This to me raises the question of what their knowledge around training is. Because there are in fact many ways to train that can help you achieve your training goals.
Now if you train following sessions from a training app (because there are a bunch of them around) take a look at the sessions you do.
If your sessions are set out in HIIT format, you can change that very easily. Simply slow down your movements and the speed you work through them.
Instead of trying to fit as many reps into each round, do each movement slow and with control.
I guarantee you that slow controlled movements will have you working in a way that a rushed movement never will.
Slowing things down will ask your body to work more muscles through the whole movement.
And it will limit you using gravity to help you get down into certain positions as well.
Practicing safer movement patterns
Another perk that comes with slower controlled movements is that you will be practicing safer movements as well.
It doesn’t matter how many reps you do in a session. If your movements aren’t done with as much control as you are able to apply, they are not going to be the best for you.
Now I get that there are folks out there who do like to train high intensity, heavy or just push themselves for fun and that’s totally ok. It is a valid way to train and I will never say otherwise.
My point today is that this is not the only way to train and more often than not it is pushed out as the only option.
Training at a moderate intensity
Something that I haven’t seen much of throughout my years as a coach is a consistent message when it comes to training that you don’t need to smash yourself when you train.
I know I’ve spoken about this before too. I strongly believe that low to medium intensity sessions are very effective with helping people reach their goals.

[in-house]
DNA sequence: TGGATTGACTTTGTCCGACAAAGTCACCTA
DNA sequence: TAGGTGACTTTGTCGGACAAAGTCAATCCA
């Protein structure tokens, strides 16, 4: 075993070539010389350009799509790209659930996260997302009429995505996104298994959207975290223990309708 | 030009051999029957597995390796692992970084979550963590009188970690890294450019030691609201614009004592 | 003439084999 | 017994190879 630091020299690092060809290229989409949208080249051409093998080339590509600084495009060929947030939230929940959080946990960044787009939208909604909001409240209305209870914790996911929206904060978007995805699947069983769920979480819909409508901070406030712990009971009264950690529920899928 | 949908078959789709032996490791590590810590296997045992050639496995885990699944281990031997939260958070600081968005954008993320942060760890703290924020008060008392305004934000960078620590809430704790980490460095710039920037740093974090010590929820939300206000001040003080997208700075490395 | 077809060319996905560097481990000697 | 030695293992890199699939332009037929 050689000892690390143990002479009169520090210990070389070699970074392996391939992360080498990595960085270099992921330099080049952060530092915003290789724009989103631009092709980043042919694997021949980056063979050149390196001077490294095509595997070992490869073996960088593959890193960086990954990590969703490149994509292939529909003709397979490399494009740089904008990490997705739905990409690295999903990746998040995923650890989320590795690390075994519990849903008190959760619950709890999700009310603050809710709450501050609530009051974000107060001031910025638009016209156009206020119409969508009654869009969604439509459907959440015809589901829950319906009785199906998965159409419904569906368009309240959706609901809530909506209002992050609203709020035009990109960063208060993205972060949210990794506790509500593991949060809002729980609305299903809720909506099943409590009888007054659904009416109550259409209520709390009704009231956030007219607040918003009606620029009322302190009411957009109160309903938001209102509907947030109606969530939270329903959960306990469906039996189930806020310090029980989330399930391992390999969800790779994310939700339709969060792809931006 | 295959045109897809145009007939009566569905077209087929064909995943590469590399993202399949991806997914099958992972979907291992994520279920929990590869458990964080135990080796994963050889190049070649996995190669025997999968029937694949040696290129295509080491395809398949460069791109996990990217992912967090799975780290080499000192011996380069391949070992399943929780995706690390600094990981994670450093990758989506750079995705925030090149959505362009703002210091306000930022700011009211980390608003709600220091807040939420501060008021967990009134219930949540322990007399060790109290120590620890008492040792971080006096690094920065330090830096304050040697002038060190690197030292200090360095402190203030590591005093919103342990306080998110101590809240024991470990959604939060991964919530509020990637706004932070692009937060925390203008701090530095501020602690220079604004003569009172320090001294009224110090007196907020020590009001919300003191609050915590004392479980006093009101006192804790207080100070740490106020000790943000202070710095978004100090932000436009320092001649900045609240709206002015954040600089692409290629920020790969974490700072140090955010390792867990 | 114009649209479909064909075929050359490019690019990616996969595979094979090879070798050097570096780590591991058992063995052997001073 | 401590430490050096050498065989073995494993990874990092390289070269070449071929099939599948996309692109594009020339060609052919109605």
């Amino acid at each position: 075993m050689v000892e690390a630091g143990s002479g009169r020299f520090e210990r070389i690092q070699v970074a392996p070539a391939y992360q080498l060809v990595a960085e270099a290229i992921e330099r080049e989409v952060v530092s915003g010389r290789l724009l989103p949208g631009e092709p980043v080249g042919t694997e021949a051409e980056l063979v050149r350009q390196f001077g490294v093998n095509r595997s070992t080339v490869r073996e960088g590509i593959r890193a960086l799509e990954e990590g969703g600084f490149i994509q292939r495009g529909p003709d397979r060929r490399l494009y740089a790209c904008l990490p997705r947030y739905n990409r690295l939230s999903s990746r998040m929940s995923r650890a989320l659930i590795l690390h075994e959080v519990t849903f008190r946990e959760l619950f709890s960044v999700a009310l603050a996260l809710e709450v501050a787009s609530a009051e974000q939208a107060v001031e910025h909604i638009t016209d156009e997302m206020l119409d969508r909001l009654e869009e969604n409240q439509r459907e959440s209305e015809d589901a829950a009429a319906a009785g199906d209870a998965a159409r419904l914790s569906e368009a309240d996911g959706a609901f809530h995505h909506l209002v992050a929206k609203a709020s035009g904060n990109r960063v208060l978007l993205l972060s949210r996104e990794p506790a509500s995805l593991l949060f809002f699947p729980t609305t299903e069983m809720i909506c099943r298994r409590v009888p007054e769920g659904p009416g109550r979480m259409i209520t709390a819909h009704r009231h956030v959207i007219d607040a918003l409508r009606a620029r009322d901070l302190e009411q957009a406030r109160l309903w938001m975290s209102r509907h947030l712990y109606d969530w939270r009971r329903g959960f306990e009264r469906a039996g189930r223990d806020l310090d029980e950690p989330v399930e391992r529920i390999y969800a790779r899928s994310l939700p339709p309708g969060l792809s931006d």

For myself, I tend to stick to medium intensity sessions, meaning a majority of my training sessions require 60-70% of my maximum effort.
Now I get that my training goals are not about gaining a huge amount of mass and for some folks this is important.
My training goals focus on strength, muscle endurance and cardio capacity because I train for Brazilian Jiu Jitsu and I don’t need a huge amount of muscle mass for that.
And we all train for different reasons, whether it’s for a sport, self care or for the challenge. These are all amazing reasons to move your body.
Just remember that there are more ways to train then fitness trends may let on or have available.
Train for yourself not for your coach
If you want to slow your movements down in a session but happen to go to classes or have a coach that is trying to push you to go faster, there are a couple things you can do.
You can share with your coach/instructor your intentions to go slower and do it your way.
And that you are training for you and the most important thing is that you are enjoying yourself.
Your training session is not about your coach/instructor and they can’t force you to train a certain way.
And if your coach/instructor tries to “convince” you that their way is how it needs to be done, that’s disappointing.
Because this is them making your choice about themselves and not about you, the person exploring how they can enjoy their training and get the most from it.
And while it’s disappointing, if your coach/instructor only wants to or only has the ability to train you in one particular way, they may not be the right fit for you. Regardless of how great they may be as a human.